Actually, if the conservative people choose to wear hijab (or chador), that is ok....just don't make it mandatory and I hope they abolish the 76 lash penalty...also don't force female soccer players and volleyball players to wear hijab....that is inhumane......I watched a lot of figure-skating last few days....apparently, Iranian women can compete in skiiing, but not in figure-skating because of Islamic dress code.......Make a long story short....there is no freedom.....too many fun things, you can't do....




Yolanda - Conservative Jewish women still do wear "hijab-like"

by MM on

In the US, many conservative MARRIED Jewish women still either wear roosari or have changed to wearing a hairpiece instead of the traditional hijab.



by yolanda on

Hi! MM,

     It is very interesting that hijab was invented in "Jewish" community, but Jewish women don't have to wear hijab anymore......but IRI imposes the hijab on its people....

     Sigeh is a strange deal......I guess they don't call it "Islamic Sanctioned prostitution" over there, they call it "temporary marriage", the marriages are even officiated by mullahs.....it is so weird....I watched it on you-tube...


Well said, CoP

by MM on

I am just tired of these Islamists that compare Iran to, e.g., PolPot rule in Cambodia, and then say, see, we are way way better. 

I completely agree: you gotta put people before religion.

You have to believe in the human rights before you truely practice your religious rights.


MM, you seem to think

by Cost-of-Progress on

that the Islamic Regime and those who support it (out of some sense of twisted belief about independence or perosnal gains) actually care about Iran. Of course they're going to compare themselves to all the terrible regimes this planet has seen until today. Do you really expect them to compare themselves to decent regimes who actually care about their people?

By the way, for the apoligist who would be asking just which regime, here's a the answer:

All the entire Western Democracies, and others who put the people in front of ideology and religion.

Notice that the resident apologist (sargord) reply is a kop out at best. He usually can offer some bogus stats, but not this time! How can he? He got nothin'.





Yolanda, regarding your point about hijab....

by MM on

In a National Geographic special, I saw that the head-cover for women was "invented" in small Jewish communities of the ancient world as a direct responce to the 7th (thou shall not commit adultery) and the 10th (thou shall not covet ....; .... ; covet your neighbor's wife) commandments. 

Like many other rituals, hejab was imitated after Prophet Mohammad, whose wife and daughter did not wear hejab.  Meanwhile, all these Islamists refer to the Noor Sureh as justification for hijab, which is hogwash.

As a means of rationally judging hijab, I wonder if there are folks out there that have any statistics / comments on comparisons of:

1. infidelity before and after 1979 in Iran when hijab was implemented

2. prostitution before and after 1979 in Iran when hijab was implemented. 

For now, let's leave seegheh (Islamic sanctioned prostitution) and polygamy (a means of female subjugation) out of these statistics, otherwise there will be no comparison.


Yolanda, morality police exists where religion & politics mix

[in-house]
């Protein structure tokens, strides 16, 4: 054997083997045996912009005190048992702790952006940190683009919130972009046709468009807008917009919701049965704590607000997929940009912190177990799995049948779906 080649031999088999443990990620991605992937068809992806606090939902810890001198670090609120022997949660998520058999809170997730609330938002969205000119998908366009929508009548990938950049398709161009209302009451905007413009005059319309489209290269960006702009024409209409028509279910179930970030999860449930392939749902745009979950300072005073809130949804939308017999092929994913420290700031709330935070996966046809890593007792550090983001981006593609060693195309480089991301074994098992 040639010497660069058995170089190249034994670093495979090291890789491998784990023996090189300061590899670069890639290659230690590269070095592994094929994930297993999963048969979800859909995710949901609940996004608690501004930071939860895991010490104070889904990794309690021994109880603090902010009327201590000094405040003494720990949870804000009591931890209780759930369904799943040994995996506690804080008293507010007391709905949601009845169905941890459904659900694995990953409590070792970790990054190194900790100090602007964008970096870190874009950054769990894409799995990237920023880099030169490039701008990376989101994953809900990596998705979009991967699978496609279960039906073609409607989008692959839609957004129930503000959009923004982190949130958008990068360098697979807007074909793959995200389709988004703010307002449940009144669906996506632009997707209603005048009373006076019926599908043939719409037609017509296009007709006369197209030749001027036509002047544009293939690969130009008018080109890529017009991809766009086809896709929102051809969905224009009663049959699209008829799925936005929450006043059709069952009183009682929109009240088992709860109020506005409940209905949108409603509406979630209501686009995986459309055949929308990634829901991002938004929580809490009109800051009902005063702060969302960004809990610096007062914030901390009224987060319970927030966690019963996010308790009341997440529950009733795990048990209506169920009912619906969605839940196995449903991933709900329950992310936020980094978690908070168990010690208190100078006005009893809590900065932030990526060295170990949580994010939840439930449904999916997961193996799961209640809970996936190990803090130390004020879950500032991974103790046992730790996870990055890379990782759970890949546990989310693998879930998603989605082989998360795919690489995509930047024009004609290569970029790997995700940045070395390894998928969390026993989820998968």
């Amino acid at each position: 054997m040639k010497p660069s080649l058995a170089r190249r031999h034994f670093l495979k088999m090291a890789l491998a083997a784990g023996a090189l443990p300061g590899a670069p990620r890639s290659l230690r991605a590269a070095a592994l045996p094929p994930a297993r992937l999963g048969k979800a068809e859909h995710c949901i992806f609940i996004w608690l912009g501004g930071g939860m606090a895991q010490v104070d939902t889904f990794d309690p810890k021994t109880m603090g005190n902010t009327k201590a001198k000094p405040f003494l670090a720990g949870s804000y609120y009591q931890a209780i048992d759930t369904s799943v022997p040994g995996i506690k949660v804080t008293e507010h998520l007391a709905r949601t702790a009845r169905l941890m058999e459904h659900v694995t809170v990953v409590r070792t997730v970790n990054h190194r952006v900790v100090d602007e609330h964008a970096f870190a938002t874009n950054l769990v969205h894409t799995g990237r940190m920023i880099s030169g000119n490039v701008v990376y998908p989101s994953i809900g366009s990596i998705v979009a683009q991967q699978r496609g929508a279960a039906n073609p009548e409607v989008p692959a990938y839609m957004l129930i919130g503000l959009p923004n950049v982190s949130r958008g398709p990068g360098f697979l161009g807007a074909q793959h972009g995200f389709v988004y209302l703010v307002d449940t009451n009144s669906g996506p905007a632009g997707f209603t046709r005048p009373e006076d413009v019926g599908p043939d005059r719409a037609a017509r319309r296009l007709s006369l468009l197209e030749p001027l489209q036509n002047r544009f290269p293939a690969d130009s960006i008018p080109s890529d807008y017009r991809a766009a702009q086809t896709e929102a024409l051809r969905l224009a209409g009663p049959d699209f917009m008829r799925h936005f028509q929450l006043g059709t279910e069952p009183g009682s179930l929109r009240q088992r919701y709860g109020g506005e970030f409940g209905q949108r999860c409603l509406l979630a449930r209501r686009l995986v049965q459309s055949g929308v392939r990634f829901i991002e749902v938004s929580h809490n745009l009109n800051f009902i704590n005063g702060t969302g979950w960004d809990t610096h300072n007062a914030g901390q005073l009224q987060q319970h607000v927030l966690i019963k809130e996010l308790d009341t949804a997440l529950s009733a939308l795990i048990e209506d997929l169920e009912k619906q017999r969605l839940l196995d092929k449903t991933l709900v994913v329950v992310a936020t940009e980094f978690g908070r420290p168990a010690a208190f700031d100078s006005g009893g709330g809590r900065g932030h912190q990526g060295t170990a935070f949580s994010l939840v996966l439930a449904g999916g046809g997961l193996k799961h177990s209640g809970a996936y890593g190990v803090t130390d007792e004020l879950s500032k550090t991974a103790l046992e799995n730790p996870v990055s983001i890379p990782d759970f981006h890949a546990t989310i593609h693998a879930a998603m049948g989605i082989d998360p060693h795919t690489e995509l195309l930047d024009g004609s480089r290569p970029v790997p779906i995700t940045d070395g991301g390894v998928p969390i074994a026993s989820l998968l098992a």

by MM on

All your points are well taken.  Keep them coming.

With the help of basijis, the morality police are there to intimidate the public to conform to a mold recognized by the Mullahs.  And, as you say, the morality police need to go and get a real job.




by yolanda on

Hi MM,

   I just want to add "C" to my last post......

C) We need to get rid of Morality Police, those people need to have some real jobs......I don't know any other countries have morality police besides Iran.....China, Cuba, and North Korea don't have morality police....


Thanks Yolanda

by MM on

Your first category (executions) falls within the lack of political freedoms, while (b) belongs to the category of lack of social freedoms.  Hijab is a way for these Islamists to subjugate women and build second class citizens. 

While Hijab is not the only social freedom Iranian women have lost, the loss of political freedoms is what these thugs are really protecting within Iran.  we just saw two young innocent men executed just because they had communicated with the Monarchists outside of Iran.   What a sham & insecure bunch of 7th century poor excuse for a government. 

Regardless of the government that the people of Iran choose, in my opinion, Iran will get a big head-start towards the 21st century once it establishes:

1. Separation of religion and politics.

2. Full implementation of UN's charter of human rights



by yolanda on

Hi! MM,

    Thank you for your blog! A great topic.......if we compare Iran to other bad regimes, it is still pretty bad in at least 2 areas:

a) IRI's execution percentage ranks #1 in the world....so apparently IRI beats out other bad regimes in the execution business....it does not look like IRI wants to improve its record, it looks like IRI wants to shatter its execution record in 2010.....

b) Mandatory hijab law.....violators could face 76 lashes... There are 57 Muslim countries in the world......I am not sure which country other than Iran has mandatory hijab law and 76 lash penalty.....



relative? yes, but compared to our own past, and future needs

by MM on


Everything is relative, but why does it have to be relative to other regimes in distant lands? 

Relative? yes,  but we need to compare to our own past,  see where we are now and see what we need for Iran' future.

Sargord Pirouz

Well, MM, as one of the

by Sargord Pirouz on

Well, MM, as one of the oldest philosophical sayings in the world goes: "It's all relative."